The Ichthyosaurs

Ichthyosaurs, Greek for 'fish lizards' were large marine reptiles of the order Ichthyosauria. Their fossils have been found in rocks dating from 250 million  to 90 million years ago, in other words they were around for most of the Mesozoic period. They evolved from a group of unidentified land animals that returned to the sea. A more recent example of this kind of evolution is that of modern whales, although it is easier to trace the ancestry of whales than it is of Ichthyosaurs, partly because the whale fossil record is better preserved. For more information on whale evolution see my book, The Whale Trail of South Africa. Ichthyosaurs resembled modern dolphins – a good example of convergent evolution – developing fins and a streamlined shape to assist them in their new life in the oceans

The Triassic and early Jurassic was the hey-day of the Ichthyosaurs until they were knocked off their top spot by the Plesiosaurs. They became extinct in the Late Cretaceous for unknown reasons, but this is most probably related to the same causes that led to the extinction of the dinosaurs.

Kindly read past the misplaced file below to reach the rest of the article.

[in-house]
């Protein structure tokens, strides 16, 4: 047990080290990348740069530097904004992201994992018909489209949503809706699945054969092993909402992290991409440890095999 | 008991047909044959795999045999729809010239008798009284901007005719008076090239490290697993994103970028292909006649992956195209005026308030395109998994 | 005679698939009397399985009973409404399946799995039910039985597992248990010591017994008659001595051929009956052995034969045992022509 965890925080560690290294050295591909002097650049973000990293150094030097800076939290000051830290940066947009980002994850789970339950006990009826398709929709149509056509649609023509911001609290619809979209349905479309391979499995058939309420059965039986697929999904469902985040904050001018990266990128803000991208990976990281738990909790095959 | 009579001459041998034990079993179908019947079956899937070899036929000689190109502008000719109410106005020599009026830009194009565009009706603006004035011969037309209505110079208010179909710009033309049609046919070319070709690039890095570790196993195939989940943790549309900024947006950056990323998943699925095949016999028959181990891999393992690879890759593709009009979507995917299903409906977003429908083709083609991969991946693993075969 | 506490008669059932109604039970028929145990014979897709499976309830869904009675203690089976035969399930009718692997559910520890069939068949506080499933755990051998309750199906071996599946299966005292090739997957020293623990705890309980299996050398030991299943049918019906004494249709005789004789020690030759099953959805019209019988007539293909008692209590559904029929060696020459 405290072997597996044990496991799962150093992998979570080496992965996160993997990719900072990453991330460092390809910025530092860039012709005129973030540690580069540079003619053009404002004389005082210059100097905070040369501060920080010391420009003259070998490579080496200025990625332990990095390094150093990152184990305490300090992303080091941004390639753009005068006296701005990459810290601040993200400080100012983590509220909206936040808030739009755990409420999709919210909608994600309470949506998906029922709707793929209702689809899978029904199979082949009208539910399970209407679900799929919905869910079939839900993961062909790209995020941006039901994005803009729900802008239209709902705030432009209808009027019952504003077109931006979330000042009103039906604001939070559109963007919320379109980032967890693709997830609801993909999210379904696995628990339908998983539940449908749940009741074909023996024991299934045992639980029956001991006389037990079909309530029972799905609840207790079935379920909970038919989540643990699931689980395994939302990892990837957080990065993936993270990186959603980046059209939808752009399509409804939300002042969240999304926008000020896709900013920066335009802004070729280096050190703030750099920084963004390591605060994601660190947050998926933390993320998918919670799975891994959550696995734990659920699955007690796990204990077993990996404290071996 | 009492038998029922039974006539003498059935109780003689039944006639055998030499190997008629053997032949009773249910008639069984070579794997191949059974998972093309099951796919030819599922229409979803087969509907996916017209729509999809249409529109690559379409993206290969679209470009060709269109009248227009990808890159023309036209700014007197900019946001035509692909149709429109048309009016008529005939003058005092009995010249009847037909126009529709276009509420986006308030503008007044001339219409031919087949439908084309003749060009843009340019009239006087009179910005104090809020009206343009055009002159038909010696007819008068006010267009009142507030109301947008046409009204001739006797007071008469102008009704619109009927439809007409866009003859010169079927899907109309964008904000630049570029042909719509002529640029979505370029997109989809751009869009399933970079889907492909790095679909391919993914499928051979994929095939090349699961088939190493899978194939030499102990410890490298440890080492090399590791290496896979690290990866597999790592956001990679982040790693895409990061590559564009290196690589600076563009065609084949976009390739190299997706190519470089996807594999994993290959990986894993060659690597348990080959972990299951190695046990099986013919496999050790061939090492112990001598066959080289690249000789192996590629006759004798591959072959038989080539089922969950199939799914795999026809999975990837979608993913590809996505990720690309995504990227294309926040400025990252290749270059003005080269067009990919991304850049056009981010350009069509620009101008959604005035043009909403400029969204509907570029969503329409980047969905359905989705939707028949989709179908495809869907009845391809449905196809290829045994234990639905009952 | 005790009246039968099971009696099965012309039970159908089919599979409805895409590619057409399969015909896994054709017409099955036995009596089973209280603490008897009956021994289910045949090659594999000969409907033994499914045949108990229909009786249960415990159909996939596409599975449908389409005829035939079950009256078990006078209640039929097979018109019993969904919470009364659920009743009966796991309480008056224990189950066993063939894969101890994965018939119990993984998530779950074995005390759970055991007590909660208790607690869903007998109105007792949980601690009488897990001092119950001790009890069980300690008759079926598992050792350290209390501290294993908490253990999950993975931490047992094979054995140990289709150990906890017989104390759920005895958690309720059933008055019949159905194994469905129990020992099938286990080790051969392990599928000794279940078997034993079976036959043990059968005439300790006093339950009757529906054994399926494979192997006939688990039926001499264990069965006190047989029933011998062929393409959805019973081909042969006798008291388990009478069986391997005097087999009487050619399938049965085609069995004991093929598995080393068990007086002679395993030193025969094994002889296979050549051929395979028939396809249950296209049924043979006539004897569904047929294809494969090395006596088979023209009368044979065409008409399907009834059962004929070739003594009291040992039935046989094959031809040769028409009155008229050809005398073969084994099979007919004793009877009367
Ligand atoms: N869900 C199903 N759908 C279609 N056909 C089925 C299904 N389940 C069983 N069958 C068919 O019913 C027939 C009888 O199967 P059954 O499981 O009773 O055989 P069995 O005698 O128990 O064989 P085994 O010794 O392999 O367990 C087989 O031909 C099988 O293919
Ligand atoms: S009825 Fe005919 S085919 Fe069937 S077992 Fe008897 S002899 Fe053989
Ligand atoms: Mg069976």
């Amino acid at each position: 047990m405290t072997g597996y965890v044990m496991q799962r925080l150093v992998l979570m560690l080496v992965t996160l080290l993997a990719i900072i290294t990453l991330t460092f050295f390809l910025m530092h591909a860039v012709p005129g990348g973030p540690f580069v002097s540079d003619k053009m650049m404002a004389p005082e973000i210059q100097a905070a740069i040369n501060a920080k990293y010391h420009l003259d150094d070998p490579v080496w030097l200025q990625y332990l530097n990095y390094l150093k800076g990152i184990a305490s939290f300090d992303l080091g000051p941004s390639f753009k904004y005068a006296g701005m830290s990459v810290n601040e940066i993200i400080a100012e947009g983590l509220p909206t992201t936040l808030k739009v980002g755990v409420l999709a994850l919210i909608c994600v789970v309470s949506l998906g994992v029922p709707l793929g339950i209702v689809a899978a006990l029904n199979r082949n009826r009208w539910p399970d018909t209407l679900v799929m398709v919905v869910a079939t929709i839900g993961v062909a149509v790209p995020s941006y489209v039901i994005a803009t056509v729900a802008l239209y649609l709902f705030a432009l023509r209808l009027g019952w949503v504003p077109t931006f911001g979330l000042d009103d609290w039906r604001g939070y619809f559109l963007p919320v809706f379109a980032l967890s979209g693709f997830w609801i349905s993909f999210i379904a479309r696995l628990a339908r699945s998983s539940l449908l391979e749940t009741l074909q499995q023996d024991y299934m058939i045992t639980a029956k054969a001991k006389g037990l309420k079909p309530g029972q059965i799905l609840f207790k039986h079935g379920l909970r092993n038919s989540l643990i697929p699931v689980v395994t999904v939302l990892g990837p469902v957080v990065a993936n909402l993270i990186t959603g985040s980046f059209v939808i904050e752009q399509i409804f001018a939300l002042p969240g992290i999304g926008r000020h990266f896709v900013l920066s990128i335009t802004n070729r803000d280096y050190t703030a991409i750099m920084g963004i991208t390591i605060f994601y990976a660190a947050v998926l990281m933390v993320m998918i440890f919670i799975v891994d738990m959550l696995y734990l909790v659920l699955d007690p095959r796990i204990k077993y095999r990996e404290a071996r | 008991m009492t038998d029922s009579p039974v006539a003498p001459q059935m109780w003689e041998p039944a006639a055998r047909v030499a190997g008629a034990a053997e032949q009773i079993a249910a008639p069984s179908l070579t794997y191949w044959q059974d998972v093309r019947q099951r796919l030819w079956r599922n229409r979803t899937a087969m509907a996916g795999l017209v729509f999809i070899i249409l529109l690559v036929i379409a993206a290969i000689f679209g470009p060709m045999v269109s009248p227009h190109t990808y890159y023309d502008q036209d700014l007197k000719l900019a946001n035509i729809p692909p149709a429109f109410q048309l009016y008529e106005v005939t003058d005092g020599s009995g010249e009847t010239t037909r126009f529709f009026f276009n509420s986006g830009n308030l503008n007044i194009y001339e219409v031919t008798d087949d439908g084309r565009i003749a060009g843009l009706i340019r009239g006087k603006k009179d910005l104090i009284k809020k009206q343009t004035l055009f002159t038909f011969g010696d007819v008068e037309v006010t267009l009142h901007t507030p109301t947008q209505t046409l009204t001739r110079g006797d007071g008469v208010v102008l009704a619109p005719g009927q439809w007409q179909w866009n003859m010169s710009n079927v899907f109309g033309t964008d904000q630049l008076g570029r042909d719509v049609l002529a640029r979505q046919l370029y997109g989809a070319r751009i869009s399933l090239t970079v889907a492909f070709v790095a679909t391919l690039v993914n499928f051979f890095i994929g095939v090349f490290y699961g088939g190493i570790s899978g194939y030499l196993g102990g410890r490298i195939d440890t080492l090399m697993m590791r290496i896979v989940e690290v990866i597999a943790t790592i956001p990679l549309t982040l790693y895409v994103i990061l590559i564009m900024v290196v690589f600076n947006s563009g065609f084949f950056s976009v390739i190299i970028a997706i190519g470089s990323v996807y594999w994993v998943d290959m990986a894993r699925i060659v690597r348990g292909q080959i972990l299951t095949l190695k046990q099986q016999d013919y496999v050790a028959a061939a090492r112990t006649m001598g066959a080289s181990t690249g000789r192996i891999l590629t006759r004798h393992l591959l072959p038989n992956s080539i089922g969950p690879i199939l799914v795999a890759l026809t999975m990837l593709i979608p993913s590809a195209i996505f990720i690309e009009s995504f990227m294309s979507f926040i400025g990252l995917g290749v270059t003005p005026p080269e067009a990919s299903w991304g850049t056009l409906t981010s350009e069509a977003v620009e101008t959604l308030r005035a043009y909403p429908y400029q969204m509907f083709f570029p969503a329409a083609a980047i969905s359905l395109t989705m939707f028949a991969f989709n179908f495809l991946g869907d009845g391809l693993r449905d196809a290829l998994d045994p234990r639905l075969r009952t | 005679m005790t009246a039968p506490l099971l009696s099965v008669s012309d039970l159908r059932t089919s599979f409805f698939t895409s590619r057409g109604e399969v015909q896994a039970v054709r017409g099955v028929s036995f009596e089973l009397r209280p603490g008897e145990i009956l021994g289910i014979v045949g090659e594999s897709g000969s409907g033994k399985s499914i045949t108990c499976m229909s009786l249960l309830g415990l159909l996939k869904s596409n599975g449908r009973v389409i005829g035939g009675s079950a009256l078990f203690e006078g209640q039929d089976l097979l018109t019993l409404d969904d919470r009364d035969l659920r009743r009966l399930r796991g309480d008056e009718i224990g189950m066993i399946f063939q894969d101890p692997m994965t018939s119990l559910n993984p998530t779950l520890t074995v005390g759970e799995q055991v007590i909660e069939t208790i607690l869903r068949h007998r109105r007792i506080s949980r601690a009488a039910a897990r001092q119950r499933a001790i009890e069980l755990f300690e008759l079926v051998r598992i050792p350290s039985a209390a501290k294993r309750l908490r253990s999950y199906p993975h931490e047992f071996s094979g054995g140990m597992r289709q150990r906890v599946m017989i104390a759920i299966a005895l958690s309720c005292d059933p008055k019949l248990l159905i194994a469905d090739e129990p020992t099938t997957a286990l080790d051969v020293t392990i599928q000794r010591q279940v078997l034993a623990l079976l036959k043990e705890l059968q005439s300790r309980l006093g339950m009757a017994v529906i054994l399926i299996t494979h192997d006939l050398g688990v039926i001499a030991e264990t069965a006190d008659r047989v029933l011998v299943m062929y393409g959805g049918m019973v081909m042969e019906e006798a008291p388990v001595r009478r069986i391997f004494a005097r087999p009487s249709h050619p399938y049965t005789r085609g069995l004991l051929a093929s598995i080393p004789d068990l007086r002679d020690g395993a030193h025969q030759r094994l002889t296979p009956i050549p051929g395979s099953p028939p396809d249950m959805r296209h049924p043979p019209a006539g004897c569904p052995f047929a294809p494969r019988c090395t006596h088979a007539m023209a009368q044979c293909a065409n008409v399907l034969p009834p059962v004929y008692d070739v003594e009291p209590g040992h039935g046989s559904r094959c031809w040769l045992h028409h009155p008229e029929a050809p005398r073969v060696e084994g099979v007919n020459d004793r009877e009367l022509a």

The first Ichthyosaurs were found in England during the early 1800s and the order Ichthyosauria was listed in 1834. Famous discoveries also took place in Germany and then in China, Mexico, USA, Norway, Tibet, Canada, Italy, Argentina and Columbia

There was great excitement when the first Ichthyosaur bones were discovered nearly two hundred years ago. Scientists and the public were enthralled by the strange shape of the creature with its large scleral rings which fitted into the eye sockets. People were then beginning to realise that huge amounts of time had gone by since these animals had swum in the ancient oceans, adding more to the sense of wonder about their discovery.

Ichthyosaurs ranged in length from one to sixteen metres. Their limbs had completely evolved into flippers to drive them through the Mesozoic oceans. Some of them even had a dorsal fin much like modern dolphins and sharks. Sharp teeth were often found in their pointed jaws which would have been very useful for catching prey. Some species had large bladelike teeth, presumably for taking on larger prey, much like modern killer whales or sharks. Large eyes improved vision when diving in deep water. They breathed air, gave birth to live young and possibly were warm blooded.